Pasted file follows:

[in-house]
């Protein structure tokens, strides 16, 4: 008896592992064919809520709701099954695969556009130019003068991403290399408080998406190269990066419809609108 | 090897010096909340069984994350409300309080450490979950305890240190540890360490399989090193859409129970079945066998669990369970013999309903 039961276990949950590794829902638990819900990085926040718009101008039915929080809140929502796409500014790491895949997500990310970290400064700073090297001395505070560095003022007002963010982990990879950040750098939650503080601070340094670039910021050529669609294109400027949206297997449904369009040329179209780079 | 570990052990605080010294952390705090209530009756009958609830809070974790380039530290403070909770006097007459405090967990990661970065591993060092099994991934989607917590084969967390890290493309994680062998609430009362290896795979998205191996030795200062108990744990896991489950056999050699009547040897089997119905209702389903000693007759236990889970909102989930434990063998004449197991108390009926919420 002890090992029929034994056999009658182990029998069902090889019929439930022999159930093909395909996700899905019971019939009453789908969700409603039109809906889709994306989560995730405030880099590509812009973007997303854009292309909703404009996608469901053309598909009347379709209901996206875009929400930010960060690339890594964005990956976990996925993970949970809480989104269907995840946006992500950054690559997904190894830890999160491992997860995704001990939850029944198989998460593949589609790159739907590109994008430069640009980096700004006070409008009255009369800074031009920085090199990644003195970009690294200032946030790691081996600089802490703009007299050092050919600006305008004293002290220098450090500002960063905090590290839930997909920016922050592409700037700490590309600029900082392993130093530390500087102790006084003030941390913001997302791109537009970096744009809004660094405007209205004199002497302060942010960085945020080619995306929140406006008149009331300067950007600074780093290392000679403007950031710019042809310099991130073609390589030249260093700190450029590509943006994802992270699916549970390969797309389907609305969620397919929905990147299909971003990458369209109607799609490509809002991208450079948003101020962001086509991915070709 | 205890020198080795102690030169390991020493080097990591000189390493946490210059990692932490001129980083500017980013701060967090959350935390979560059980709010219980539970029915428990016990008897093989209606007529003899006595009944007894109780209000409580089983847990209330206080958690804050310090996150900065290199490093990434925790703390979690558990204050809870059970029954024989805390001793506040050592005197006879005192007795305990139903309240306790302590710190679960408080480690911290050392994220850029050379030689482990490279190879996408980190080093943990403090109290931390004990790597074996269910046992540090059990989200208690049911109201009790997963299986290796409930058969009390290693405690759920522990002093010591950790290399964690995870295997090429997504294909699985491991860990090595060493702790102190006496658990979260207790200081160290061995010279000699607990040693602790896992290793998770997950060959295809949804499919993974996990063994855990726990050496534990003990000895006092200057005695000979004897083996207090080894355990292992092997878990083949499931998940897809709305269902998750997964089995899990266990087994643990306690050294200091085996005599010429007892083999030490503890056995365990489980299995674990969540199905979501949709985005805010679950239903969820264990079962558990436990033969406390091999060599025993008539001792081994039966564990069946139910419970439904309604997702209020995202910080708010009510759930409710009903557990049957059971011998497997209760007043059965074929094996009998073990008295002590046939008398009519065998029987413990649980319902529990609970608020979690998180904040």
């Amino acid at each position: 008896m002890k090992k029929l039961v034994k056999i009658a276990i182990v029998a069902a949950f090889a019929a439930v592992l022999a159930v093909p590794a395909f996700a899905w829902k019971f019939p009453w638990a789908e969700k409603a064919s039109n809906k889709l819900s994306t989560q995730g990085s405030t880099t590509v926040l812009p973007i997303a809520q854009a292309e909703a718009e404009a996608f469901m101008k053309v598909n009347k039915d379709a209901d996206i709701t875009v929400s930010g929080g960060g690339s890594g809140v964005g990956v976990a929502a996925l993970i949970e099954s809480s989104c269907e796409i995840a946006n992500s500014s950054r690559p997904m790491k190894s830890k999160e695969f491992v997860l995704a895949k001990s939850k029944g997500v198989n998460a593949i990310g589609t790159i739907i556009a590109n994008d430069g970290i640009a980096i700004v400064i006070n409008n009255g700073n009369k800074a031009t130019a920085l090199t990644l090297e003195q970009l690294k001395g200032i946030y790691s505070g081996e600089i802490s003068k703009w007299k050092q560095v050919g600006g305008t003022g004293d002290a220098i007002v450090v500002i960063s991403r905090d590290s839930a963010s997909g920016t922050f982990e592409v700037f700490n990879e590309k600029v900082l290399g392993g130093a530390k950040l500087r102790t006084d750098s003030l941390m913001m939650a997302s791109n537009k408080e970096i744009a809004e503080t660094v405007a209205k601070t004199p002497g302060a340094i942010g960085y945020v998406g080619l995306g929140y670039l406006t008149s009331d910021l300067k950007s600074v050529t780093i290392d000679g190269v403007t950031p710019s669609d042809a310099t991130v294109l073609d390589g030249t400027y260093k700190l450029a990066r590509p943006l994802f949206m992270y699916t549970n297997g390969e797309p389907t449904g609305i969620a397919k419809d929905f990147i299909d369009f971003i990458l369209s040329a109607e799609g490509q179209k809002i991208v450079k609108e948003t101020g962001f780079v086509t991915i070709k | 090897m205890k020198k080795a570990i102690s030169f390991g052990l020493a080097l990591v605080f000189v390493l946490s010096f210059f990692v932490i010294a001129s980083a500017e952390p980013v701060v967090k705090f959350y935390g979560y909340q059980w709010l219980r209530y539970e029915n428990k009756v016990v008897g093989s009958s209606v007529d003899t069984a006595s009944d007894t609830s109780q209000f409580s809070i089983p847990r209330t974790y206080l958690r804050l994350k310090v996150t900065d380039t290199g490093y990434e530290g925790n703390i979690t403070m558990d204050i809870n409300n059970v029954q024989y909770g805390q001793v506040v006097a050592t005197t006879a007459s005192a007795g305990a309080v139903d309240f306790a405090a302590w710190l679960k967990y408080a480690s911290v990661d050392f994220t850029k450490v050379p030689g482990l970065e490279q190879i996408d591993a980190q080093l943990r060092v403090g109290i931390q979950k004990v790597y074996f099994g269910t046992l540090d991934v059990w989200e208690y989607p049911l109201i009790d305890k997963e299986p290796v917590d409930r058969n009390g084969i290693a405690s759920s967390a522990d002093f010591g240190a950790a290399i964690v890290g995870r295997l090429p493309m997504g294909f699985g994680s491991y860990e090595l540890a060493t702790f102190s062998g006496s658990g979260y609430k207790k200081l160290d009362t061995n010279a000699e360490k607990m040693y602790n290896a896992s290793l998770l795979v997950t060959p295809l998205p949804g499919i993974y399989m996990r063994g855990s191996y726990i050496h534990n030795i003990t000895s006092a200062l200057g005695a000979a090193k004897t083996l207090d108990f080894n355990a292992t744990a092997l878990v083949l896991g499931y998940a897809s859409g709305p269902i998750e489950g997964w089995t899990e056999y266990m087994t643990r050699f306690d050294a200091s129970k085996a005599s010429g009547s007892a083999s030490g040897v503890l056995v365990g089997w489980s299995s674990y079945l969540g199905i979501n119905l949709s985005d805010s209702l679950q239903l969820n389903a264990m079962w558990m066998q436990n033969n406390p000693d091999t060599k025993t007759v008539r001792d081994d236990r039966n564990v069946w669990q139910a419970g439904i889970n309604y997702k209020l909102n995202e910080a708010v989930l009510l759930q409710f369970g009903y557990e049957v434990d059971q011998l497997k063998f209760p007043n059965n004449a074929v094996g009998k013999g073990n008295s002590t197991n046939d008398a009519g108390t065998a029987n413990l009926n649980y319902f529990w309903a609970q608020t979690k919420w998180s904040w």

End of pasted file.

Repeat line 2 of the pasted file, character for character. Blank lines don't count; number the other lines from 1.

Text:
């Protein structure tokens, strides 16, 4: 008896592992064919809520709701099954695969556009130019003068991403290399408080998406190269990066419809609108 | 090897010096909340069984994350409300309080450490979950305890240190540890360490399989090193859409129970079945066998669990369970013999309903 039961276990949950590794829902638990819900990085926040718009101008039915929080809140929502796409500014790491895949997500990310970290400064700073090297001395505070560095003022007002963010982990990879950040750098939650503080601070340094670039910021050529669609294109400027949206297997449904369009040329179209780079 | 570990052990605080010294952390705090209530009756009958609830809070974790380039530290403070909770006097007459405090967990990661970065591993060092099994991934989607917590084969967390890290493309994680062998609430009362290896795979998205191996030795200062108990744990896991489950056999050699009547040897089997119905209702389903000693007759236990889970909102989930434990063998004449197991108390009926919420 002890090992029929034994056999009658182990029998069902090889019929439930022999159930093909395909996700899905019971019939009453789908969700409603039109809906889709994306989560995730405030880099590509812009973007997303854009292309909703404009996608469901053309598909009347379709209901996206875009929400930010960060690339890594964005990956976990996925993970949970809480989104269907995840946006992500950054690559997904190894830890999160491992997860995704001990939850029944198989998460593949589609790159739907590109994008430069640009980096700004006070409008009255009369800074031009920085090199990644003195970009690294200032946030790691081996600089802490703009007299050092050919600006305008004293002290220098450090500002960063905090590290839930997909920016922050592409700037700490590309600029900082392993130093530390500087102790006084003030941390913001997302791109537009970096744009809004660094405007209205004199002497302060942010960085945020080619995306929140406006008149009331300067950007600074780093290392000679403007950031710019042809310099991130073609390589030249260093700190450029590509943006994802992270699916549970390969797309389907609305969620397919929905990147299909971003990458369209109607799609490509809002991208450079948003101020962001086509991915070709 | 205890020198080795102690030169390991020493080097990591000189390493946490210059990692932490001129980083500017980013701060967090959350935390979560059980709010219980539970029915428990016990008897093989209606007529003899006595009944007894109780209000409580089983847990209330206080958690804050310090996150900065290199490093990434925790703390979690558990204050809870059970029954024989805390001793506040050592005197006879005192007795305990139903309240306790302590710190679960408080480690911290050392994220850029050379030689482990490279190879996408980190080093943990403090109290931390004990790597074996269910046992540090059990989200208690049911109201009790997963299986290796409930058969009390290693405690759920522990002093010591950790290399964690995870295997090429997504294909699985491991860990090595060493702790102190006496658990979260207790200081160290061995010279000699607990040693602790896992290793998770997950060959295809949804499919993974996990063994855990726990050496534990003990000895006092200057005695000979004897083996207090080894355990292992092997878990083949499931998940897809709305269902998750997964089995899990266990087994643990306690050294200091085996005599010429007892083999030490503890056995365990489980299995674990969540199905979501949709985005805010679950239903969820264990079962558990436990033969406390091999060599025993008539001792081994039966564990069946139910419970439904309604997702209020995202910080708010009510759930409710009903557990049957059971011998497997209760007043059965074929094996009998073990008295002590046939008398009519065998029987413990649980319902529990609970608020979690998180904040």